Revenue Cycle Outsourcing: To Do or Not to Do?

Revenue Cycle Outsourcing: To Do or Not to Do?

We have been here before. But not this fast. With an expected CAGR growth of 16% between 2022 and 2032, we are seeing historic shifts in how healthcare entities respond to the current operational and market pressures of maintaining a well-functioning and compliant billing department. The industry is contracting and the market unpredictable. Staffing shortages continue to plague the industry—from the front line to the back office. The payor plans and regulatory requirements are increasingly complex. The challenges of Revenue Cycle Management are top of mind for CFO and CIO. In a recent KLAS/Bain study, 50% of respondents said RCM was a top priority, with outsourcing being heavily considered. Black Book reported in September that 70% of providers will seek advisors to optimize their current Revenue Cycle Management systems, including the possibility of outsourcing in 2023-2024. 

Benefits and Drawbacks of Revenue Cycle Outsourcing

In many respects, outsourcing appears as a solid strategic option that 

  • Taps into a scalable service option, without being burdened with costly staff expense and churn 
  • Take advantage of the latest technological advances to create efficiency without the capital investment or long-term commitment and maintenance costs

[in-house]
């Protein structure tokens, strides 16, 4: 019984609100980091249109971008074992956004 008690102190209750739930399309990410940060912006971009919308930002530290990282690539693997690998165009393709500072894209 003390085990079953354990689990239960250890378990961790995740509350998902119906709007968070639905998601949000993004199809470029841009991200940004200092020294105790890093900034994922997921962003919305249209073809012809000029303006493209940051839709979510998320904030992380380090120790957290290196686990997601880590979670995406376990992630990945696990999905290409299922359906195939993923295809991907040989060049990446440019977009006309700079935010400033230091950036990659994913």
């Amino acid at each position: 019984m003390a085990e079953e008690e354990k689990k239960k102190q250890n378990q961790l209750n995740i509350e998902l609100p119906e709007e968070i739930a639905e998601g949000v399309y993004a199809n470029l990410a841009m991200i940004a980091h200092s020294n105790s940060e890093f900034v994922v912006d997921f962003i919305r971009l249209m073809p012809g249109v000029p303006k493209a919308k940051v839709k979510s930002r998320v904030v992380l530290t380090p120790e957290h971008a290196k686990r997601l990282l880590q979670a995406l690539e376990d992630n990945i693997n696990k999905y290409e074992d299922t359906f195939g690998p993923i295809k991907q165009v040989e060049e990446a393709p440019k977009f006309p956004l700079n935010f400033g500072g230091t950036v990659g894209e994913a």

• Creates illusion of “not my problem anymore” 

However, achieving these benefits is not easy. In a 2021 KLAS study, 33% of organizations who outsourced their Revenue Cycle operations expressed buyer’s remorse. Even with the now common risk sharing models, organizations can struggle to achieve the promised ROI through outsourcing. Some reasons include: 

  • RCM vendor staff turnover. This requires constant retraining which can result in longer TAT, higher AR numbers, which lowers cash flow 
  • Managing the v vendor – rare is it that revenue cycle management can truly be turnkey. Your resources will be required to manage/monitor the performance of the vendor AND provide ongoing institutional perspective as payor and regulatory requirements change 
  • Time, energy, and costs consumed by licensing and other contractual obligations required for the vendor’s revolving team to access your systems and tools 
  • Costs associated with rebuilding your revenue cycle operations, once the pendulum swings the other way, away from outsourcing and back to providing in-house services 

Final Thoughts

When evaluating whether to outsource revenue cycle functions, the CFO and CIO must collaborate to assess near-term and long-term cost/benefits. Our perspective in working with clients on RCM outsourcing evaluation is to establish a comprehensive approach in evaluating your revenue cycle operations strategy and current operational strengths and weaknesses. Outsourcing RCM is not a panacea, but it can be a prudent and productive decision informed by careful evaluation and thoughtful transition of technology and services. 

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